"Winter" is a song by American singer-songwriter and musician Tori Amos, first released in 1992. The song was written about Amos' relationship with her father, who is a minister.
Tori Amos is an American pianist and singer-songwriter whose musical career began in 1980, at the age of seventeen, when she and her brother co-wrote the song "Baltimore". The song was selected as the winning song in a contest for the Baltimore Orioles and was recorded and pressed locally as a 7" single. From 1984 to 1989, Amos fronted the synth-pop band Y Kant Tori Read, which released one self-titled album with Atlantic Records in 1988 before breaking up. Shortly thereafter, Amos began writing and recording material that would serve as the debut of her solo career. Still signed with Atlantic, and its UK counterpart East West, Amos' initial solo material was rejected by the label in 1990. Under the guidance of co-producers Eric Rosse, Davitt Sigerson and Ian Stanley, a second version of the album was created and accepted by the label the following year.
"Caught a Lite Sneeze" is a song by Tori Amos, released as the first single from her 1996 album Boys for Pele. It reached number 60 on the US Billboard Hot 100 and number 20 on the UK Singles Chart and Canada's RPM Top Singles chart. Despite being one of her higher-charting singles, it does not appear on her best-of collection, Tales of a Librarian.
"Hey Jupiter" is a song written and recorded by American singer-songwriter Tori Amos. It was the fourth single from her album Boys for Pele and was her first EP since Crucify in 1992. Hey Jupiter features a remixed version of "Hey Jupiter" followed by four live tracks recorded during her Dew Drop Inn Tour of 1996. The song is also featured on the double-A CD singles released in the UK and Australia.
"1000 Oceans" is a song by Tori Amos, released as the second single from her 1999 album To Venus and Back. It reached number 22 on the Hot 100 Singles Sales, though it did not chart on the Hot 100. The song deals with issues of love and loss, and is based on the singer's personal experiences. It was released on September 7, 1999, and was generally well received by critics.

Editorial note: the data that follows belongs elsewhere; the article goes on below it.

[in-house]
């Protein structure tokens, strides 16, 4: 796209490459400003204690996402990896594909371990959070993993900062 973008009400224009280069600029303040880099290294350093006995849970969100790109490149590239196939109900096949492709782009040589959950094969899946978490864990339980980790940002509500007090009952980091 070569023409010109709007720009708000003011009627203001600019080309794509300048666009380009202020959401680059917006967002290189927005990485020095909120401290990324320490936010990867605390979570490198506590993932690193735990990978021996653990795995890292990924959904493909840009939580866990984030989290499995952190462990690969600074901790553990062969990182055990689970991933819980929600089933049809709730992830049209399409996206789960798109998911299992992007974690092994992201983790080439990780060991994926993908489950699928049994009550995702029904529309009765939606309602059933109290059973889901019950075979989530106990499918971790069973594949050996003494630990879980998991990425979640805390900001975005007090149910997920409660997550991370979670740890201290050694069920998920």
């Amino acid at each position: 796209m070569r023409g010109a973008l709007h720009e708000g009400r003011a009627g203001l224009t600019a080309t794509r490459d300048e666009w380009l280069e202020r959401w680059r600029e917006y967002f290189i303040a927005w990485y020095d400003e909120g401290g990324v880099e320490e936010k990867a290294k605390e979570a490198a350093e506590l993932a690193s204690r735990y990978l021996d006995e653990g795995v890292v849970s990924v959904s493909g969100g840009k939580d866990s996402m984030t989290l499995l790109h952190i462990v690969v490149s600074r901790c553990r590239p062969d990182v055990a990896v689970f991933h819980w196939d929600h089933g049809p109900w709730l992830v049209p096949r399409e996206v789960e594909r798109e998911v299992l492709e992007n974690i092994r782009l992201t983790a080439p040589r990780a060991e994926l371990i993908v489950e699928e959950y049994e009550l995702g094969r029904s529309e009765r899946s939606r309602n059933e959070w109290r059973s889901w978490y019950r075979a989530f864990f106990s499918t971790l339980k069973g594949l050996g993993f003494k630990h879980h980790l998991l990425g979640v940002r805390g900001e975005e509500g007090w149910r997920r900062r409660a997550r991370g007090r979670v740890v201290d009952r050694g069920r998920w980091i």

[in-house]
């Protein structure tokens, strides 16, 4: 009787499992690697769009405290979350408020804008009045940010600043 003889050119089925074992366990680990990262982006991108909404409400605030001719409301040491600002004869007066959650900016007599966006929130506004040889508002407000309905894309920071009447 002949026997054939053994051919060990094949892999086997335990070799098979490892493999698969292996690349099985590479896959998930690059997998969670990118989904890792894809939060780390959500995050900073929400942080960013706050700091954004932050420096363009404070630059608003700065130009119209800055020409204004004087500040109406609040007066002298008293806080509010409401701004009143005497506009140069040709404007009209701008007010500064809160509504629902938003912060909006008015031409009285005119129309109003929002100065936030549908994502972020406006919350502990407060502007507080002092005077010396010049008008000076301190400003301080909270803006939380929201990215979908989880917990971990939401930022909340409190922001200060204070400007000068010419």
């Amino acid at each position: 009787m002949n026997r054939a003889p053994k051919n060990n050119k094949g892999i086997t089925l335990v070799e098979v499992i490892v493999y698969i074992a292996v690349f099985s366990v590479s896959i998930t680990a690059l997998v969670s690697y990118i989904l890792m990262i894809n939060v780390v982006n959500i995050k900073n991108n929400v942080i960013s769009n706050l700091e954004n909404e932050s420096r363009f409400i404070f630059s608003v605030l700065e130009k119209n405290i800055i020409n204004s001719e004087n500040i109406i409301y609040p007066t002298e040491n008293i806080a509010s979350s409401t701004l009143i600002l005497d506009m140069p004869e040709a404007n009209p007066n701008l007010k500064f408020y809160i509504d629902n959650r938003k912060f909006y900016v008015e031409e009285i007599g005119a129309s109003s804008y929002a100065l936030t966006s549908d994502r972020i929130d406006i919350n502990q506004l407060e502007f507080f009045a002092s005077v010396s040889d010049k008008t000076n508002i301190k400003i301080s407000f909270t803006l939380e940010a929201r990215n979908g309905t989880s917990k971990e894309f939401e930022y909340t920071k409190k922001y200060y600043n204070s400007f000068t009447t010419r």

Little Earthquakes is the debut solo album by American singer-songwriter Tori Amos, featuring the singles "Silent All These Years", "China", "Winter" and "Crucify". After Atlantic Records rejected the first version of the album, Amos began working on a second version with then-boyfriend Eric Rosse. The album was first released in the UK on January 6, 1992, where it peaked at number 14 in the charts.
"Past the Mission" is a song by American singer-songwriter and musician Tori Amos. It was released as the third single from her second studio album Under the Pink in Europe, Australia and North America; but was the fourth release worldwide, due to a varied released schedule in different countries. "Past the Mission" was released in May 1994 by EastWest Records in the UK, in July 1994 in Australia, and in September 1994 by Atlantic Records in North America. Two different CD singles containing live B-sides were released in the UK, and the second of these was released in continental Europe and Australia. In the US, the single was only released commercially on cassette, although a promotional CD single was produced.
"Earthquake" is a song by British musician Labrinth which features long-time collaborator Tinie Tempah. The track was released on 23 October 2011 in the United Kingdom as the second single from the artist's debut studio album, Electronic Earth (2012). It debuted at number two on the UK Singles Chart, having sold 115,530 copies and setting the second-highest one-week sales at number 2 of the year, behind Little Mix.
"Pretty Good Year" is a song by the American singer-songwriter Tori Amos, taken from her second album, Under the Pink (1994). It was released as the second single from the album in Europe in March 1994 and as the fourth single in Australia in November 1994. It was not released in North America. "Pretty Good Year" became Amos's second single to reach the top 10 on the UK Singles Chart, where it peaked at number seven.